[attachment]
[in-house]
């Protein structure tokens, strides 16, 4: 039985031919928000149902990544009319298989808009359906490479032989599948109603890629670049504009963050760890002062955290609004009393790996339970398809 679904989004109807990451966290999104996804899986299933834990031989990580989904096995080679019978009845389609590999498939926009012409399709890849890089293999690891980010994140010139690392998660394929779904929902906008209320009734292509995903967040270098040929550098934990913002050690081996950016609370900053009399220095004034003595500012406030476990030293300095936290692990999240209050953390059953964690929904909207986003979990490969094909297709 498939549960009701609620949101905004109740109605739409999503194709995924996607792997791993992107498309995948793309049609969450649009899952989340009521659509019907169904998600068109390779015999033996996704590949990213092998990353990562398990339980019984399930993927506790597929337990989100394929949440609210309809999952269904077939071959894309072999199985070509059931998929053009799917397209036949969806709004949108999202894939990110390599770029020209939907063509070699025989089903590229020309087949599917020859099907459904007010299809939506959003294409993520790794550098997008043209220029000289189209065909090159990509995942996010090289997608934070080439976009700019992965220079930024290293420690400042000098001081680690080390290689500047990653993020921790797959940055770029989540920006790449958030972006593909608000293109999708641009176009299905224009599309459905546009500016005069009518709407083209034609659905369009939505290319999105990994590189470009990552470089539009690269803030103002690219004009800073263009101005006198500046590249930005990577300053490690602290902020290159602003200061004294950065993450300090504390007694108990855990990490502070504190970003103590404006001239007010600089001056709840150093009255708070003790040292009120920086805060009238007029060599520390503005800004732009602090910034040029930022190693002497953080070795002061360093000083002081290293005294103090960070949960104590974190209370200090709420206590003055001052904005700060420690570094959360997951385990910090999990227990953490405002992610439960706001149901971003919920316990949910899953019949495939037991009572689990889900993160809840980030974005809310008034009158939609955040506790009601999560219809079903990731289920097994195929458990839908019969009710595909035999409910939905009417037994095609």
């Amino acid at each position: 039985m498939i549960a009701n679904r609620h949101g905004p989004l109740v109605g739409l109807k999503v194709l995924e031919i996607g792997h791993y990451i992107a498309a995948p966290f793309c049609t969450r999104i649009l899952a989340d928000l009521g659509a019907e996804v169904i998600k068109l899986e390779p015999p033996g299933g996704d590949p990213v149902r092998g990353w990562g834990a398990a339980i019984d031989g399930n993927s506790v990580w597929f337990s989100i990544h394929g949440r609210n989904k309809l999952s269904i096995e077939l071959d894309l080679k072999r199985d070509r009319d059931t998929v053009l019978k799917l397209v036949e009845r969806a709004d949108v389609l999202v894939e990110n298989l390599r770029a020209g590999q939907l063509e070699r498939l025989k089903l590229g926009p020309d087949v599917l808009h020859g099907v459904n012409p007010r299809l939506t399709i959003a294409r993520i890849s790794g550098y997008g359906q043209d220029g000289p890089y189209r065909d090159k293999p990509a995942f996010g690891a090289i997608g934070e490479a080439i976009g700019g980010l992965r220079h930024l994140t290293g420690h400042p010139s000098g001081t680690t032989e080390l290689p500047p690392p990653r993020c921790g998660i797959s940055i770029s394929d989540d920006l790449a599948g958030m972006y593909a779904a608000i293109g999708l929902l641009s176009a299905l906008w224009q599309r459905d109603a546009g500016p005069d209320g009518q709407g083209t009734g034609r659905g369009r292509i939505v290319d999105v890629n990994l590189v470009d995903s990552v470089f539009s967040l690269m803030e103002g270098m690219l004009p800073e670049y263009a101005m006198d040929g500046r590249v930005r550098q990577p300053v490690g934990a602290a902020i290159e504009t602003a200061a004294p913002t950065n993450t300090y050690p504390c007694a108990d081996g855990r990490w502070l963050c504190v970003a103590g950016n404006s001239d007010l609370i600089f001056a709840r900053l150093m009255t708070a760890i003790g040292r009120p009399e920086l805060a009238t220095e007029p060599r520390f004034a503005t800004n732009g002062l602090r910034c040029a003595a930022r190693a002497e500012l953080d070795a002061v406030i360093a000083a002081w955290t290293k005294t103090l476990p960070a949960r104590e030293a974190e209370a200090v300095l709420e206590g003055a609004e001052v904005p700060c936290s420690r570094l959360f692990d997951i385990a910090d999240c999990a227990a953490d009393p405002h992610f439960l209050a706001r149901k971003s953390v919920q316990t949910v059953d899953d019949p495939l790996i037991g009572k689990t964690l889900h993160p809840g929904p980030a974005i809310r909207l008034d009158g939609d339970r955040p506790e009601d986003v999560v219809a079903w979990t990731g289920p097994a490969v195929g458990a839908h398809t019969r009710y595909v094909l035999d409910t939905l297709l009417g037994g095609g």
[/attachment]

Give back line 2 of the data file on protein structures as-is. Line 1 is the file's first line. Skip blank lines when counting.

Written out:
């Protein structure tokens, strides 16, 4: 039985031919928000149902990544009319298989808009359906490479032989599948109603890629670049504009963050760890002062955290609004009393790996339970398809 679904989004109807990451966290999104996804899986299933834990031989990580989904096995080679019978009845389609590999498939926009012409399709890849890089293999690891980010994140010139690392998660394929779904929902906008209320009734292509995903967040270098040929550098934990913002050690081996950016609370900053009399220095004034003595500012406030476990030293300095936290692990999240209050953390059953964690929904909207986003979990490969094909297709 498939549960009701609620949101905004109740109605739409999503194709995924996607792997791993992107498309995948793309049609969450649009899952989340009521659509019907169904998600068109390779015999033996996704590949990213092998990353990562398990339980019984399930993927506790597929337990989100394929949440609210309809999952269904077939071959894309072999199985070509059931998929053009799917397209036949969806709004949108999202894939990110390599770029020209939907063509070699025989089903590229020309087949599917020859099907459904007010299809939506959003294409993520790794550098997008043209220029000289189209065909090159990509995942996010090289997608934070080439976009700019992965220079930024290293420690400042000098001081680690080390290689500047990653993020921790797959940055770029989540920006790449958030972006593909608000293109999708641009176009299905224009599309459905546009500016005069009518709407083209034609659905369009939505290319999105990994590189470009990552470089539009690269803030103002690219004009800073263009101005006198500046590249930005990577300053490690602290902020290159602003200061004294950065993450300090504390007694108990855990990490502070504190970003103590404006001239007010600089001056709840150093009255708070003790040292009120920086805060009238007029060599520390503005800004732009602090910034040029930022190693002497953080070795002061360093000083002081290293005294103090960070949960104590974190209370200090709420206590003055001052904005700060420690570094959360997951385990910090999990227990953490405002992610439960706001149901971003919920316990949910899953019949495939037991009572689990889900993160809840980030974005809310008034009158939609955040506790009601999560219809079903990731289920097994195929458990839908019969009710595909035999409910939905009417037994095609």